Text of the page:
May 4th, 2011
A mother's love is one that can't be replaced.
That, above all is the message of Mother's Day and, this week, we take a special look at the ways in which one mother's love helped create a very unique family.
Over the course of two decades, Exeter's Ann Fullmer has done her part for a group of very special children and, this week, we'll tell you all about her and her family as Martha Smith presents a special Mother's Day themed Tell Me Your Story.
WAKEFIELD â The man who touched the Wakefield community with his energy, passion and his lending hand passed away leaving behind a legacy of helping others. Joseph âJumpin Joeâ Frisella died Saturday, April 23 at Rhode Island Hospital after suffering from a stroke the day prior.
Over the past four weeks, weâve taken a special look at the issue of homelessness in North Kingstown. More specifically, homelessness and the effect it has on local children in the North Kingstown School District.
What weâve learned is that the issue isnât a simple one.
Perhaps itâs the economy. Maybe itâs the increased costs of basic necessities like food and gas. Whatever the reason, the signs all point to homelessness being an issue that will continue to grow over the next couple of years unless something is done to stop it.
CHARLESTOWN -- The Town Council moved on a decision to hire a municipal court judge for the town at the April 20 meeting. The council voted unanimously to appoint Margaret Steele to the position.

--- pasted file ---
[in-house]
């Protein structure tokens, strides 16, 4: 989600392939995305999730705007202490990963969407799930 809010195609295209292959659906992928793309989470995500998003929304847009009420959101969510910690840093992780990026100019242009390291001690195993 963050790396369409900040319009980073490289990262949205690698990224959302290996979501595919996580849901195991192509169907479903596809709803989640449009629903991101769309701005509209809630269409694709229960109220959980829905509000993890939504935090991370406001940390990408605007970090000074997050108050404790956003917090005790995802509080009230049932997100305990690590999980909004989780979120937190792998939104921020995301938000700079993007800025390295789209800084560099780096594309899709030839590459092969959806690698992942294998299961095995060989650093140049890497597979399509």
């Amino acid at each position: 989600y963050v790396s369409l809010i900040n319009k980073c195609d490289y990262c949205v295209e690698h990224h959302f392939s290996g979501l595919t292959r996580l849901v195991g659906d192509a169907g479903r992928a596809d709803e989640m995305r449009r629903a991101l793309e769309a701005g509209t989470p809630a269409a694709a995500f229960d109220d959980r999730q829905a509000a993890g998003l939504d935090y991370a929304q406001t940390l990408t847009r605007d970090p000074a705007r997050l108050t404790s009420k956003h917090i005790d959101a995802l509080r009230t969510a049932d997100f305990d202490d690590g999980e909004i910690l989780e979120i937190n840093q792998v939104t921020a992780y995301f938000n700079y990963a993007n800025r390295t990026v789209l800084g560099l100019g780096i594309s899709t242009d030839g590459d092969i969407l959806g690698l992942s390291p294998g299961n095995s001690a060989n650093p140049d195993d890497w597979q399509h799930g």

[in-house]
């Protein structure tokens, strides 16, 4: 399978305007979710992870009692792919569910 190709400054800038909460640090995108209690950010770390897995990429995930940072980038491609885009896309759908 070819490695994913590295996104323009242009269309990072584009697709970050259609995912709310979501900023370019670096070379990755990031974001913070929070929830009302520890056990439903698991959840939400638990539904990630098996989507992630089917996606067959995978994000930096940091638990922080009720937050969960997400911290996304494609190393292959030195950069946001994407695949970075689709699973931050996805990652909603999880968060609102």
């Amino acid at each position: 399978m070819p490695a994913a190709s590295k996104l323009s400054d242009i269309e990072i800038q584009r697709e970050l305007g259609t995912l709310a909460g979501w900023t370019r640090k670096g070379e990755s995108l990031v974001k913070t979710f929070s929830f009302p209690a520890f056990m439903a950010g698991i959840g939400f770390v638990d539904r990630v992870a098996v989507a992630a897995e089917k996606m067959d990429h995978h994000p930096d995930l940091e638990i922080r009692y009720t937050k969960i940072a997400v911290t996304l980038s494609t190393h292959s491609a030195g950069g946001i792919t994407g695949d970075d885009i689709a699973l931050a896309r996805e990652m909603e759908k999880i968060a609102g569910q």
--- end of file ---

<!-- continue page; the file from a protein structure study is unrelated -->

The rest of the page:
PROVIDENCEâThe watershed areas of Rhode Island provide lakes and rivers for fishing and recreational activities and a home for a diverse number of fauna and flora. The local community benefits from the clean drinking water that is monitored and protected by myriad environmental organizations. Watershedcounts, presenting its work on Wednesday for Earth Day at the State House, hopes to sharpen their focus.
NORTH KINGSTOWNâBonnie Smith stands inside the small, cramped space of the North Kingstown Food Pantry with a determined look on her face.
As signs of spring blossoms throughout the neighborhood around her, Smith works as quickly as possible in a dark office building so the pantry can provide local families with food and paper supplies.
Smith says demand for service is greater than ever.
âI canât give you an accurate percentage but I would say itâs probably at least 80-90 percent higher than it was a year ago at this point,â Smith says.
By DAVID PEPIN
Amendments to the town Zoning Ordinance and Comprehensive Plan to assist New England Institute of Technology received unanimous second reading approval from the Town Council Monday night after college representatives updated town officials on their plans for the growing campus on the former Rocky Hill Fairgrounds site.
CHARLESTOWN â In an effort to provide another community-based activity and provide produce to area food pantries, Richmond resident Christopher Hacunda is installing a vegetable garden inside Ninigret Park.
SOUTH KINGSTOWN â The Coastal Resources Management Council is allowing Matunuck Beach Road property owners to install temporary wooden bulk heads to prevent further erosion of their properties if the town council approves.
NORTH KINGSTOWN â At Rhonda Barnerâs new shop, Mr. Willoughbyâs Country Store, the economic trend is neither bullish nor bearish. It is bunnyish.
And if your idea of a country store is spinning wheels, butter churns and jars of homemade jelly, think again. Things are really hopping in this updated idea of rustic chic.
Opening earlier this month, Mr. Willoughbyâs, a tiny boutique located on the side of a large storefront, features an inventory of country-style decorative pieces such as stuffed rabbits, sheep and cows as well as wreaths and candles.